Secretary of Labor Lynn Morley Martin urged 200 Villa Julie graduates yesterday to "find time for a slightly broader agenda" as they pursue personal and professional goals.
In a commencement speech at the Greenspring Valley college, Ms. Martin told students that "the days when America's position as the world's dominant economic power was unquestioned are not here. They are not likely to return."
America's economy will be challenged by countries that are "eager to expand their sales beyond their borders. And they want to expand into this great nation.
"Helping the most disadvantaged and least-skilled Americans develop the abilities to survive has been one of my priorities," she said. "But this isn't a job for government alone. The private sector must play a role -- it must play a key role."
The challenge, she said, brings opportunity for young graduates, particularly women and minorities. "Women already make up almost half of our nation's labor force," she said. They "will account for well over half of the 56 million new workers between now and 2005. America's work force is becoming more diverse with each passing day . . . tomorrow's corporate leaders will have to manage this diversity."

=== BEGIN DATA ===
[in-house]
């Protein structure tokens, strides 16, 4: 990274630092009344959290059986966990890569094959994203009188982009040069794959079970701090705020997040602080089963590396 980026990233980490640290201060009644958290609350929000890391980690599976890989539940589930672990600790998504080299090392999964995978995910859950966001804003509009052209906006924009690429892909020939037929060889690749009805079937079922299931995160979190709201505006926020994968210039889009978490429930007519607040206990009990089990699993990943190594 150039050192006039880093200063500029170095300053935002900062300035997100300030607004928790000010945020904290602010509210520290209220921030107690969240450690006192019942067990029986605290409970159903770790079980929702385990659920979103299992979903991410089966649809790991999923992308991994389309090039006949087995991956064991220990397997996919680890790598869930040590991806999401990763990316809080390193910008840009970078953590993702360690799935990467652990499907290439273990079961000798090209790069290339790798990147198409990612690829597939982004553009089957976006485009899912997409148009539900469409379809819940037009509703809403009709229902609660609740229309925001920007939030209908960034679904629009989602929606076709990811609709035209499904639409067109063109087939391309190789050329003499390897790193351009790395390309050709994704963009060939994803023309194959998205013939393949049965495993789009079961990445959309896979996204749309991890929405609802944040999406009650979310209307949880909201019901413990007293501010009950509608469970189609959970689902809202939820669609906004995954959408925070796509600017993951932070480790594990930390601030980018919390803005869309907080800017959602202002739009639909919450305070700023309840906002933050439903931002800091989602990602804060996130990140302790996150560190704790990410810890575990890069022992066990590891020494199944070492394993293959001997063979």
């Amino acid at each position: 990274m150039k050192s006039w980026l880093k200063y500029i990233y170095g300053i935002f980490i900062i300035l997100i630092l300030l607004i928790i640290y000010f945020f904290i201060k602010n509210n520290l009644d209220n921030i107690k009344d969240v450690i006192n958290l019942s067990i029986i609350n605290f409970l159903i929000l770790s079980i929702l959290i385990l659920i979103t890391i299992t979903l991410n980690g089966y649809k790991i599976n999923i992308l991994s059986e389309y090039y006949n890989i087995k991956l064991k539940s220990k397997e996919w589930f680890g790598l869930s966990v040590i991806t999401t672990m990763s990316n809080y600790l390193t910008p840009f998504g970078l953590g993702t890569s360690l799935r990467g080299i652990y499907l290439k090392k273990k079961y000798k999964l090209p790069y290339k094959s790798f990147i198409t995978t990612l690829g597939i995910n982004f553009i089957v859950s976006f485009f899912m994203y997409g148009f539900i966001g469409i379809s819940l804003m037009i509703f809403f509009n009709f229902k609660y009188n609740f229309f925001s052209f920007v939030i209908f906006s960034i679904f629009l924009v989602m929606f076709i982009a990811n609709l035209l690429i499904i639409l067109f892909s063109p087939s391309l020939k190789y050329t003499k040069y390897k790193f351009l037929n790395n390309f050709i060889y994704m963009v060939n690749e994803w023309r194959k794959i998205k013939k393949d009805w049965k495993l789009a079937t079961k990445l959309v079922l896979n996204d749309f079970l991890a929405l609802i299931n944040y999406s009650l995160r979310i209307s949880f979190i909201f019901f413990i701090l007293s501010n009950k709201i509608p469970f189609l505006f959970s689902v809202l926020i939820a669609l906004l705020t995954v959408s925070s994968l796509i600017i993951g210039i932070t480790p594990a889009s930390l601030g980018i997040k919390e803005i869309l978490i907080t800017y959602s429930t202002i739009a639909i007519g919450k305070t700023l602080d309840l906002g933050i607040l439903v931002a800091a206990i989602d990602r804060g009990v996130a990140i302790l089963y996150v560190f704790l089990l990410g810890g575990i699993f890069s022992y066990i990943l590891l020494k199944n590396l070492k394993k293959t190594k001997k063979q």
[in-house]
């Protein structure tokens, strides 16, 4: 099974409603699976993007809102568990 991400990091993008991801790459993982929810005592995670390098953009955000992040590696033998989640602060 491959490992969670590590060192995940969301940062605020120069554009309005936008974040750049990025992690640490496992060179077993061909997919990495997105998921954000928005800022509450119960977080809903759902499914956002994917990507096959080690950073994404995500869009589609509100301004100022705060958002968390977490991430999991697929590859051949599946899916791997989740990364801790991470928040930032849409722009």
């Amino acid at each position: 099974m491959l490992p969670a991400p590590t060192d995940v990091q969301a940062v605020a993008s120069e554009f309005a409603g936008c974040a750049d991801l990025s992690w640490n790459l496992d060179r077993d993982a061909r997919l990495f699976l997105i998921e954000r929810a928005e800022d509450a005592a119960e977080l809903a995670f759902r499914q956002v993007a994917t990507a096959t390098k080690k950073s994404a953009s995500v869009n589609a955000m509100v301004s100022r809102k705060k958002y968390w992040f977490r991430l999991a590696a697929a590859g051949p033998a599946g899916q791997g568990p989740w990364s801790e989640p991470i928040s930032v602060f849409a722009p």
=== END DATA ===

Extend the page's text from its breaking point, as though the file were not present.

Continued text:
But Ms. Martin warned students that "often it is not their ability that stops them [women and minorities] dead in their tracks; it is the manager's inability to deal with someone who does not fit his -- yes, his -- mold."
"Not only behavior has to change," she said. "Attitude must change as well. And that's not easy."
But change has been a constant of the American experience, Ms. Martin said. And she told the graduates that their generation must take the lead in finding ways to meet the needs of a changing work force, and to compete in a changing world.